The one thing about your partner’s personality that affects your career

The conscientiousness of a person’s partner was found to be a massive predictor of income, number of promotions and job satisfaction

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The Independent Online

Personal relationships can play a huge part in how successful people are during their career.

But there’s one quality in a partner that comes to bear more heavily on our work lives than any other, according to Andrew O’Connell, a contributing editor at HBR.

He looked at two studies. One showed that people spend more time at work when their love lives are going well, because they have greater emotional stability and can focus better on their daily tasks.

The other looks at the personality traits in our partners that have the greatest effect on how well we work.

In this second study, Brittany C. Solomon and Joshua J. Jackson of Washington University in St. Louis looked at data from thousands of Australian households that showed both personality traits in couples and their income, promotions and job satisfaction.

Five personality traits were taken into account: extroversion, agreeableness, neuroticism, conscientiousness, and openness.

Only one of these was found to bear on employees’ long-term performance at work, but it was found to have a huge impact.

The conscientiousness of a person’s partner was found to be a massive predictor of income, number of promotions and job satisfaction – for both genders.

Soloman found that with every 1-standard-deviation increase in a partner’s conscientiousness, the employee earned around $4,000 more per year across all ages and occupations.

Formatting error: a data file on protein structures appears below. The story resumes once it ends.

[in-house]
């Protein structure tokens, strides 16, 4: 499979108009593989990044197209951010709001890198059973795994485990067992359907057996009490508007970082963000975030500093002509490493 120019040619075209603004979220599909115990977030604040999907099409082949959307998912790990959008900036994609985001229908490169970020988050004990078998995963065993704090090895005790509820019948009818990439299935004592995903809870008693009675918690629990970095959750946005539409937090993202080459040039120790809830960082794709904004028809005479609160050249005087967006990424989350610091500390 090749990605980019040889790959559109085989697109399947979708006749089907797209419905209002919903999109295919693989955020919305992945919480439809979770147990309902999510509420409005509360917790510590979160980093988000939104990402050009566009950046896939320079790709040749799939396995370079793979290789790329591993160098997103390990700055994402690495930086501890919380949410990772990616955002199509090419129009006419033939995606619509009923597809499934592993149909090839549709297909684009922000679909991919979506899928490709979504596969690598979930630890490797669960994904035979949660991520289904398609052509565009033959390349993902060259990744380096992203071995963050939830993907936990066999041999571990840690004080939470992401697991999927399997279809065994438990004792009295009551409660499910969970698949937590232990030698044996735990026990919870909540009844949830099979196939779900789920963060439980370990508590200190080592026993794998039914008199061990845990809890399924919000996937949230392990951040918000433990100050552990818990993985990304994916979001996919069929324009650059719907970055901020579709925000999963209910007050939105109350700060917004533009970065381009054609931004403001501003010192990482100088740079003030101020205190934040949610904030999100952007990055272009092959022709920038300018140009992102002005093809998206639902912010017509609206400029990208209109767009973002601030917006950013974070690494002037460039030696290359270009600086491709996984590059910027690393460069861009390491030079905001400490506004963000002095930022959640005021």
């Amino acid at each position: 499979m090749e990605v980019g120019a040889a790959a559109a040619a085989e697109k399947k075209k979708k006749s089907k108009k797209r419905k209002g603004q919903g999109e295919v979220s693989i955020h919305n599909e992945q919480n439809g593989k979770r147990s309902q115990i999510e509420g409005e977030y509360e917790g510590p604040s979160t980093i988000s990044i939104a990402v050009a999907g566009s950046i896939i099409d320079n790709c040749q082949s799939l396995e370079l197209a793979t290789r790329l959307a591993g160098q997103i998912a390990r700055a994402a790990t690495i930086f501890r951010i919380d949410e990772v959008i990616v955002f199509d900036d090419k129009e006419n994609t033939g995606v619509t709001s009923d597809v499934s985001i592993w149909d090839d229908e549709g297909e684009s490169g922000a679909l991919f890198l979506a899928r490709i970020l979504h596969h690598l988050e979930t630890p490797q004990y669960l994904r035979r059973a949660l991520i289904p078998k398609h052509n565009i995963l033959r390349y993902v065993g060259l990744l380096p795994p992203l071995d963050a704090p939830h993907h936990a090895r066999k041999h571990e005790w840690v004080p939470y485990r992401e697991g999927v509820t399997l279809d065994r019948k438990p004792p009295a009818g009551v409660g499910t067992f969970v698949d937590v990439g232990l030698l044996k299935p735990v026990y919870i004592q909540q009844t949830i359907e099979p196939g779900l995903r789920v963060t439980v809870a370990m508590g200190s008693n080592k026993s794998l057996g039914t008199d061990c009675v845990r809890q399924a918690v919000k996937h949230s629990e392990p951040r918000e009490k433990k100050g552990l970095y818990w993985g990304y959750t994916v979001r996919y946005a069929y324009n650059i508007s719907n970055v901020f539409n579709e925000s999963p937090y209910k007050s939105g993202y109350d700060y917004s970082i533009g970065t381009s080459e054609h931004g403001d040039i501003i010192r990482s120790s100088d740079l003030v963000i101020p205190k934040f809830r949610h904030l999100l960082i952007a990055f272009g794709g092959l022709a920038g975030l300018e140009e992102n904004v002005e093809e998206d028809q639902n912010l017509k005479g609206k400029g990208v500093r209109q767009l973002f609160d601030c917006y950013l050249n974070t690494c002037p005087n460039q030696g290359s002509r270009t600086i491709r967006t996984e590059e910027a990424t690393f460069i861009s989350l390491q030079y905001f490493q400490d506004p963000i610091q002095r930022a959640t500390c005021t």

Researchers discovered three reasons why conscientiousness is so important to career success.

First, a conscientious partner does their share of the chores at home, so employees have more time to concentrate on work. Second, a conscientious person is likely to make their partner feel more satisfied in their marriage. Third, people have been found to emulate their conscientious partners.

Solomon’s study isn’t the first to show that conscientiousness is the key to success at work.

One 2009 study, Personality and Career Success, found that conscientious people had higher income and greater job satisfaction.

“What’s most damning is that agreeableness and extraversion, two traits most prized by the entrepreneurial elite, seem to have zero impact on any of these measures of human commercial success,” Peter Shallard, who describes himself as “the shrink for entrepreneurs”, said.

Conscientiousness is described as a personality trait of being thorough, careful or vigilant.

Conscientious people are efficient and organised, rather than easy-going or disorderly – they have a desire to do a task well. If the research is correct, they can also help their partners get further ahead at work, too.